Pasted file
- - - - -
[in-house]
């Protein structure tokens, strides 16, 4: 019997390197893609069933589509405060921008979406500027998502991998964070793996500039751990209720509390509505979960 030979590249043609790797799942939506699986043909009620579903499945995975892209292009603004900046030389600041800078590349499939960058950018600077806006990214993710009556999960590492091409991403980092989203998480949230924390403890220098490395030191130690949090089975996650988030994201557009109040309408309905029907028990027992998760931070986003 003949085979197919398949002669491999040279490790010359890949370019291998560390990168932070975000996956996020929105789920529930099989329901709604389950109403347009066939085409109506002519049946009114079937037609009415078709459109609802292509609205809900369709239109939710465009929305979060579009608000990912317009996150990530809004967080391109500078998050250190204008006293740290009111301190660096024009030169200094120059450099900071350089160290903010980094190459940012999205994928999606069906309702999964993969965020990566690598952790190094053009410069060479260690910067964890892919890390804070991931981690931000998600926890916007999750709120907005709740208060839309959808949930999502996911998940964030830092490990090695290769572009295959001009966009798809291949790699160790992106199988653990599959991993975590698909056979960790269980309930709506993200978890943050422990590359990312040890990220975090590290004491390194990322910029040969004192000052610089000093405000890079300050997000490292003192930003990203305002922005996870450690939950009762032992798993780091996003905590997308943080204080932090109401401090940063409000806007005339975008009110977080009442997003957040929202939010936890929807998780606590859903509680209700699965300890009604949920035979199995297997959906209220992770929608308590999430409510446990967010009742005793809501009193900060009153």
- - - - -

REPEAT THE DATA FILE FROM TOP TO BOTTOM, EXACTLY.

[in-house]
């Protein structure tokens, strides 16, 4: 019997390197893609069933589509405060921008979406500027998502991998964070793996500039751990209720509390509505979960 030979590249043609790797799942939506699986043909009620579903499945995975892209292009603004900046030389600041800078590349499939960058950018600077806006990214993710009556999960590492091409991403980092989203998480949230924390403890220098490395030191130690949090089975996650988030994201557009109040309408309905029907028990027992998760931070986003 003949085979197919398949002669491999040279490790010359890949370019291998560390990168932070975000996956996020929105789920529930099989329901709604389950109403347009066939085409109506002519049946009114079937037609009415078709459109609802292509609205809900369709239109939710465009929305979060579009608000990912317009996150990530809004967080391109500078998050250190204008006293740290009111301190660096024009030169200094120059450099900071350089160290903010980094190459940012999205994928999606069906309702999964993969965020990566690598952790190094053009410069060479260690910067964890892919890390804070991931981690931000998600926890916007999750709120907005709740208060839309959808949930999502996911998940964030830092490990090695290769572009295959001009966009798809291949790699160790992106199988653990599959991993975590698909056979960790269980309930709506993200978890943050422990590359990312040890990220975090590290004491390194990322910029040969004192000052610089000093405000890079300050997000490292003192930003990203305002922005996870450690939950009762032992798993780091996003905590997308943080204080932090109401401090940063409000806007005339975008009110977080009442997003957040929202939010936890929807998780606590859903509680209700699965300890009604949920035979199995297997959906209220992770929608308590999430409510446990967010009742005793809501009193900060009153």